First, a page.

The lack of pressure support from thermonuclear reactions in the star will allow the matter to be compressed very tightly by gravity. Consider the positive nuclei of the core material. These will be experiencing mutual repulsion. If the kinetic energy (ie temperature) of the nuclei is low enough they will form a stable lattice structure.
As has been seen earlier, the degeneracy of the electrons gives them a large average kinetic energy. This is of the order of 104eV, whereas the atomic binding energy of the nucleus (for helium) is 23 eV, giving rise to a delocalised electron cloud. The screening effect of the electrons reduces the charge felt by each nucleus to about 1/8 of that without any electrons.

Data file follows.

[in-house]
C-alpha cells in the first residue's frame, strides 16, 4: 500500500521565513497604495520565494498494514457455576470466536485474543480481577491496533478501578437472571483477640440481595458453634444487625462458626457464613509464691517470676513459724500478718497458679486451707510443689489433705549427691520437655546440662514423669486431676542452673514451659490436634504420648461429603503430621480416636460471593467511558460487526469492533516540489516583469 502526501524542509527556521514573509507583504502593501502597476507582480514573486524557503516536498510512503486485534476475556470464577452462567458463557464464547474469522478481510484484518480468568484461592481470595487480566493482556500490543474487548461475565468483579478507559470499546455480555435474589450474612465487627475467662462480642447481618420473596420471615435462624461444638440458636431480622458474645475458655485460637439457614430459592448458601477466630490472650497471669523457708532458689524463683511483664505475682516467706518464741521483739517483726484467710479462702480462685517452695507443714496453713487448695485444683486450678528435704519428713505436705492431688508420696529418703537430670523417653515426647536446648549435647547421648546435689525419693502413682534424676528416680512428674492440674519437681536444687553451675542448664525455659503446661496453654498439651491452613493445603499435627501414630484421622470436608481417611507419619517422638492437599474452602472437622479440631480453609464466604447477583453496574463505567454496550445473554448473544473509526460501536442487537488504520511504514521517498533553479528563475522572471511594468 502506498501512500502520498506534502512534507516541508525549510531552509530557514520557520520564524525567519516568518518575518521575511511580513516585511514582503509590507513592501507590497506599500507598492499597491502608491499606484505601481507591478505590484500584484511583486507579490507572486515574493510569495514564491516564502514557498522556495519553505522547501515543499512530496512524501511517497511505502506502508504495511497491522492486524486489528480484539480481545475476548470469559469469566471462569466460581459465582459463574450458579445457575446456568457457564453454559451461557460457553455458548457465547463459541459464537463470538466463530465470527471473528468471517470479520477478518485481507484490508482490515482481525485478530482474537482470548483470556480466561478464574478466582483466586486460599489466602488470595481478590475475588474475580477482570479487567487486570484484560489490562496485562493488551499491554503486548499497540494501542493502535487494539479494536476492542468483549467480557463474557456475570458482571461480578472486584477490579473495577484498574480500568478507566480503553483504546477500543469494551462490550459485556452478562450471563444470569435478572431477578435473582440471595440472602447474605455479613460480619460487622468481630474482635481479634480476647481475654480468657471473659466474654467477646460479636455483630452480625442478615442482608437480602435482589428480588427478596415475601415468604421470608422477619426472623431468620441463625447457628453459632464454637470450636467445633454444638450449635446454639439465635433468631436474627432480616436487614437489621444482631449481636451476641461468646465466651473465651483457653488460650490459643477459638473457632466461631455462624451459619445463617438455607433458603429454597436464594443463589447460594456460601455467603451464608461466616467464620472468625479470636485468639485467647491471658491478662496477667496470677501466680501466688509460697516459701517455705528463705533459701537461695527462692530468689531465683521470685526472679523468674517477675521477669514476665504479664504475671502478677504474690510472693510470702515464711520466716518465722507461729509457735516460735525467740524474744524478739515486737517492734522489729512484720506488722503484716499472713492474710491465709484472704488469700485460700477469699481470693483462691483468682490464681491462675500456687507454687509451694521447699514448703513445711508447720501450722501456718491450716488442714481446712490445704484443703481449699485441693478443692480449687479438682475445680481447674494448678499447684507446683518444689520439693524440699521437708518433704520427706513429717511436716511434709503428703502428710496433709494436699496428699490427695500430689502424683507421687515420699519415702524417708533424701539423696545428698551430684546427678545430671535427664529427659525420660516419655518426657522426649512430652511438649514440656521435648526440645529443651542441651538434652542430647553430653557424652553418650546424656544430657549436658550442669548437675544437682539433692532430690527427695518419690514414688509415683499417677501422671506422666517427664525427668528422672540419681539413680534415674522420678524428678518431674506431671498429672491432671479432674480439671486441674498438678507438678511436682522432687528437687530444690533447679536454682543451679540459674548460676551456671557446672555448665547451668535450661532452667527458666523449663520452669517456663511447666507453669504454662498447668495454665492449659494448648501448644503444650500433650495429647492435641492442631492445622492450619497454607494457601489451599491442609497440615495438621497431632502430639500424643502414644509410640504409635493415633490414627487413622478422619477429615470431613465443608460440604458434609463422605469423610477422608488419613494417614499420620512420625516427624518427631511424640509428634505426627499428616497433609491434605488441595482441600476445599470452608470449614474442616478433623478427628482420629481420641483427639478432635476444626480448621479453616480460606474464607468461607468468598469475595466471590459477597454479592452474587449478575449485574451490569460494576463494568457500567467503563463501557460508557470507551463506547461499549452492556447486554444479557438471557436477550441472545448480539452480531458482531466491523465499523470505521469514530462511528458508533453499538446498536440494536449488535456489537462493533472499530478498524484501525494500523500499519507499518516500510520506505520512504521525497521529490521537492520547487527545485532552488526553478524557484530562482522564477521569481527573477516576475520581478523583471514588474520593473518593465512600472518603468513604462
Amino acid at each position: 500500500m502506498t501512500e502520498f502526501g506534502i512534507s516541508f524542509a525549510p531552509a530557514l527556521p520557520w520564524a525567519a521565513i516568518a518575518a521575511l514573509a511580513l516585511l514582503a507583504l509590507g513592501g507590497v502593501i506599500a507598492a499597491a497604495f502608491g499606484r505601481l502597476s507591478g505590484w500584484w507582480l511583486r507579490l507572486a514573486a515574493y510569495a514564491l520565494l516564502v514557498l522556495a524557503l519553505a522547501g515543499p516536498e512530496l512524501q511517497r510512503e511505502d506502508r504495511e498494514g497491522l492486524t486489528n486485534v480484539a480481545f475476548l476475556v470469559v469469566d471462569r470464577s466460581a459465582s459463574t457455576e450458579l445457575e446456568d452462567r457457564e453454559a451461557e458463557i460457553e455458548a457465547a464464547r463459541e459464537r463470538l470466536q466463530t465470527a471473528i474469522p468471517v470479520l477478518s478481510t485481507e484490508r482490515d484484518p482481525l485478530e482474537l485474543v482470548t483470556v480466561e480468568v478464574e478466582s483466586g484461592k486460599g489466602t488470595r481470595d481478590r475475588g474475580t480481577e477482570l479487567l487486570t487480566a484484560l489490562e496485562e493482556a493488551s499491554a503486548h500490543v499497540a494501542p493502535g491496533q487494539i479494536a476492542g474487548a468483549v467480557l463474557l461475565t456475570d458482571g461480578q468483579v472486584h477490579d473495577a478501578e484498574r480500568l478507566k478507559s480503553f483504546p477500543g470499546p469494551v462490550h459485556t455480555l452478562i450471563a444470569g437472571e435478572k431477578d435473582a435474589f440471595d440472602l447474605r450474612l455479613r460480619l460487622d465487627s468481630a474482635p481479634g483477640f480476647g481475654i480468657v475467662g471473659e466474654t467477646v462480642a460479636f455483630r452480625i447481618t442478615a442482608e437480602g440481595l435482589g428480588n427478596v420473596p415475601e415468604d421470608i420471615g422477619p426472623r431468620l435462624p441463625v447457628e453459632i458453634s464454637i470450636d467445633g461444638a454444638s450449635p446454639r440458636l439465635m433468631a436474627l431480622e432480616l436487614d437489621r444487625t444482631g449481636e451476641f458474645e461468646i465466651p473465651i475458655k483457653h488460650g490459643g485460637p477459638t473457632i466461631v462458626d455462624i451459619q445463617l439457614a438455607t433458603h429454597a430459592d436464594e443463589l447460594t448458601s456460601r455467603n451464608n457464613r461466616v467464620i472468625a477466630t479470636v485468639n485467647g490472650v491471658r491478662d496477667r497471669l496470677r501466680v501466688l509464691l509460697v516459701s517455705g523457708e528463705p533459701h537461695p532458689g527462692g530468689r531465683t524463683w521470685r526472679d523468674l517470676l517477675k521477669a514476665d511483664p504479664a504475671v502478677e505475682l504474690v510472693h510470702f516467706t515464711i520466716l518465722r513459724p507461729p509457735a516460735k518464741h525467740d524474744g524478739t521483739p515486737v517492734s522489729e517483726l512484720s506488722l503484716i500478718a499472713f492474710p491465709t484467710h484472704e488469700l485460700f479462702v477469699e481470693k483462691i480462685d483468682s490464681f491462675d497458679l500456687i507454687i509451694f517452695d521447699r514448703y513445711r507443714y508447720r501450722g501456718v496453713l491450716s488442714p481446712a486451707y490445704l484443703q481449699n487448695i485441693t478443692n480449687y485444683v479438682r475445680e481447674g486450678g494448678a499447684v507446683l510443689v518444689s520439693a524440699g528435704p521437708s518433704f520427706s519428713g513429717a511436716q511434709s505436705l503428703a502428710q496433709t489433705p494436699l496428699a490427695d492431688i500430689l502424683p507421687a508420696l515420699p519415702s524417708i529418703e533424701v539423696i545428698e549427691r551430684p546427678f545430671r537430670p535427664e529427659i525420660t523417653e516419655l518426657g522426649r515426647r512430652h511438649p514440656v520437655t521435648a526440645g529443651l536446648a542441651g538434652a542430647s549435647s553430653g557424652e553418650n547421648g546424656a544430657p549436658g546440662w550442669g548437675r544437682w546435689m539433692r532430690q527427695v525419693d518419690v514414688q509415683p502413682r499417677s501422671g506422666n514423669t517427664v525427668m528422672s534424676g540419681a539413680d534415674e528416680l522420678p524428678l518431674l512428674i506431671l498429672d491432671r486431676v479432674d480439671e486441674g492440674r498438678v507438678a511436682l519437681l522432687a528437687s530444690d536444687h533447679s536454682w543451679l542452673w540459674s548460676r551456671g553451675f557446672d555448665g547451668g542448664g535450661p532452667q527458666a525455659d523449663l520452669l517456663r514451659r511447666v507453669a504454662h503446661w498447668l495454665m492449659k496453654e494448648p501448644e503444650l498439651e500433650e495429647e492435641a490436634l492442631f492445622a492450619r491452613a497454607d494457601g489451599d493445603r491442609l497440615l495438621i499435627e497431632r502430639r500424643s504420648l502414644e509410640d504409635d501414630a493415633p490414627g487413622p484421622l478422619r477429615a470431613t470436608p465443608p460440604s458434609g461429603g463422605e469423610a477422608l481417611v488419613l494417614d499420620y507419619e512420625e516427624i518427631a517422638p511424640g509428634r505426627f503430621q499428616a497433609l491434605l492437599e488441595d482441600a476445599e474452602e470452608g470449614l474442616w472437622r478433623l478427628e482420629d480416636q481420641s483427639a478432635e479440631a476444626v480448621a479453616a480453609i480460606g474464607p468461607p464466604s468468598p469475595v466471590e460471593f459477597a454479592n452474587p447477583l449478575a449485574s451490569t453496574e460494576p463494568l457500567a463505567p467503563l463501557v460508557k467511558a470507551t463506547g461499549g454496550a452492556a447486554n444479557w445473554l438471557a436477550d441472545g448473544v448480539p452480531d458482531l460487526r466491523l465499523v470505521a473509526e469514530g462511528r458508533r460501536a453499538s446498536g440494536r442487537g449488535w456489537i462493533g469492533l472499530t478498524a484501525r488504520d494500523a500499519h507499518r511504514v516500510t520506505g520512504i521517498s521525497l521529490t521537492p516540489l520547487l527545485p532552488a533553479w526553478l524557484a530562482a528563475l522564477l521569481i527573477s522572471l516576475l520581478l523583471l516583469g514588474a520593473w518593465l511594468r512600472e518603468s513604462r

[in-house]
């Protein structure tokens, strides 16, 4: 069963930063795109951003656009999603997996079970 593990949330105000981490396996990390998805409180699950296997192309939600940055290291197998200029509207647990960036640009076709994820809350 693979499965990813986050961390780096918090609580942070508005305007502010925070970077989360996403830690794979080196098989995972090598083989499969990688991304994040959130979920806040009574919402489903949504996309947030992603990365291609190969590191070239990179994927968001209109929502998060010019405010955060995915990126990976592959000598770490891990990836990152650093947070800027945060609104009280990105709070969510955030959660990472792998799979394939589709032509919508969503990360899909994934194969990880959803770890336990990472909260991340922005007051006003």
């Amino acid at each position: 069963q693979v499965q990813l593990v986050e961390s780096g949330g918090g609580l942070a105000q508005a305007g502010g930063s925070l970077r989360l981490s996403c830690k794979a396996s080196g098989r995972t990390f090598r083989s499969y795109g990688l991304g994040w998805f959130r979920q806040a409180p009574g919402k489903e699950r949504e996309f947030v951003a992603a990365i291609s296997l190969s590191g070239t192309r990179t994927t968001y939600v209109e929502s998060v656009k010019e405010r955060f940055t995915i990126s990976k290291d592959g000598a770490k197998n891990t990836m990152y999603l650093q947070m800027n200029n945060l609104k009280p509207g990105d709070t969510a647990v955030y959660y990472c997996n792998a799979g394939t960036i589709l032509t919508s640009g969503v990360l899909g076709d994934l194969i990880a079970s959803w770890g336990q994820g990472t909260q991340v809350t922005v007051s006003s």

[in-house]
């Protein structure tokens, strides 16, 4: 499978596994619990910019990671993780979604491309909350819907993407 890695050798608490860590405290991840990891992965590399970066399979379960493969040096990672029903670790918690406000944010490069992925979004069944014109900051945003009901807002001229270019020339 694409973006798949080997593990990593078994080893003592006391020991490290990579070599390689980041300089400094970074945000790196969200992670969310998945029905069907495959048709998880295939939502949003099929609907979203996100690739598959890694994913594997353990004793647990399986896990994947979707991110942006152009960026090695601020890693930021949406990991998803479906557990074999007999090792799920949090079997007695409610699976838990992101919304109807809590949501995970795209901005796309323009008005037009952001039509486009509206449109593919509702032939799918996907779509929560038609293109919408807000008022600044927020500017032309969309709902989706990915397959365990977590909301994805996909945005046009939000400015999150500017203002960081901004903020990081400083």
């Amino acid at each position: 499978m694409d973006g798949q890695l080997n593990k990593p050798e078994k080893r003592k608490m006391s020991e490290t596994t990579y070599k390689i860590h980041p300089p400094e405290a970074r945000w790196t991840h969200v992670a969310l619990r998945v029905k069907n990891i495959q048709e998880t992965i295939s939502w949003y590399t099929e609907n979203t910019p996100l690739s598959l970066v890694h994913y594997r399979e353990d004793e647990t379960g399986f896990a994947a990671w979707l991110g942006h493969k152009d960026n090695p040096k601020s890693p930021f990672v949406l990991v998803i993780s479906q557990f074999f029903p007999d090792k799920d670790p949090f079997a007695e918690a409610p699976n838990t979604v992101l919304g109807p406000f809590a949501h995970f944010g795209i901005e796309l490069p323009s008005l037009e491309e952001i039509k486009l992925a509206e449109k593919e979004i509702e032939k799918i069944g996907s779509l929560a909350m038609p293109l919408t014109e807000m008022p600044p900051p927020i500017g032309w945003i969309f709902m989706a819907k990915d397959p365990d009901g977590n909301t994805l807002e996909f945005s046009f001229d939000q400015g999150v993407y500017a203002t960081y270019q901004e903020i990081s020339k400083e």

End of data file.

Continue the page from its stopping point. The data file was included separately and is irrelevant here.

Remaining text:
The balance between the kinetic energy of the nuclei and the Coulomb repulsion will determine whether the nuclei will form a solid lattice, or exist in a liquid or gas phase. If l is the spacing between adjacent nuclei, Z the nuclear charge, e the charge on the electron, and k Boltzmann’s constant., then the following factors determine the structure of the lattice:
For high densities, as do exist in the situations that we are looking at, the PEbare dominates over the KEvib and a lattice of nuclei exists. The electrons however, are largely undeflected by the lattice, as they possess such large kinetic energies, and they move in virtually a straight line throughout the lattice.